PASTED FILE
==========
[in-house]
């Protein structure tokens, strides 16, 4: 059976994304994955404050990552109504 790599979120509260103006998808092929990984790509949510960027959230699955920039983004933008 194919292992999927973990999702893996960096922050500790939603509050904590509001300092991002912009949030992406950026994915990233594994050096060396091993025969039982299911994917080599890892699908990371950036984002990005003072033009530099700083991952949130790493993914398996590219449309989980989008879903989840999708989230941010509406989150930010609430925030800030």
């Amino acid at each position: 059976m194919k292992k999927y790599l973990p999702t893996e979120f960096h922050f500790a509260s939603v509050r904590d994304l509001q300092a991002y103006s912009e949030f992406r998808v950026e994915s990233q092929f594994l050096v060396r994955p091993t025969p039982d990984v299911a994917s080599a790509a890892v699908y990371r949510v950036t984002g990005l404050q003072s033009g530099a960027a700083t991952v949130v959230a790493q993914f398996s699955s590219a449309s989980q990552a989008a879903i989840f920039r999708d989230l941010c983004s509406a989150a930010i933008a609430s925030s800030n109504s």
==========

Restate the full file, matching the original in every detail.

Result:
[in-house]
């Protein structure tokens, strides 16, 4: 059976994304994955404050990552109504 790599979120509260103006998808092929990984790509949510960027959230699955920039983004933008 194919292992999927973990999702893996960096922050500790939603509050904590509001300092991002912009949030992406950026994915990233594994050096060396091993025969039982299911994917080599890892699908990371950036984002990005003072033009530099700083991952949130790493993914398996590219449309989980989008879903989840999708989230941010509406989150930010609430925030800030």
């Amino acid at each position: 059976m194919k292992k999927y790599l973990p999702t893996e979120f960096h922050f500790a509260s939603v509050r904590d994304l509001q300092a991002y103006s912009e949030f992406r998808v950026e994915s990233q092929f594994l050096v060396r994955p091993t025969p039982d990984v299911a994917s080599a790509a890892v699908y990371r949510v950036t984002g990005l404050q003072s033009g530099a960027a700083t991952v949130v959230a790493q993914f398996s699955s590219a449309s989980q990552a989008a879903i989840f920039r999708d989230l941010c983004s509406a989150a930010i933008a609430s925030s800030n109504s």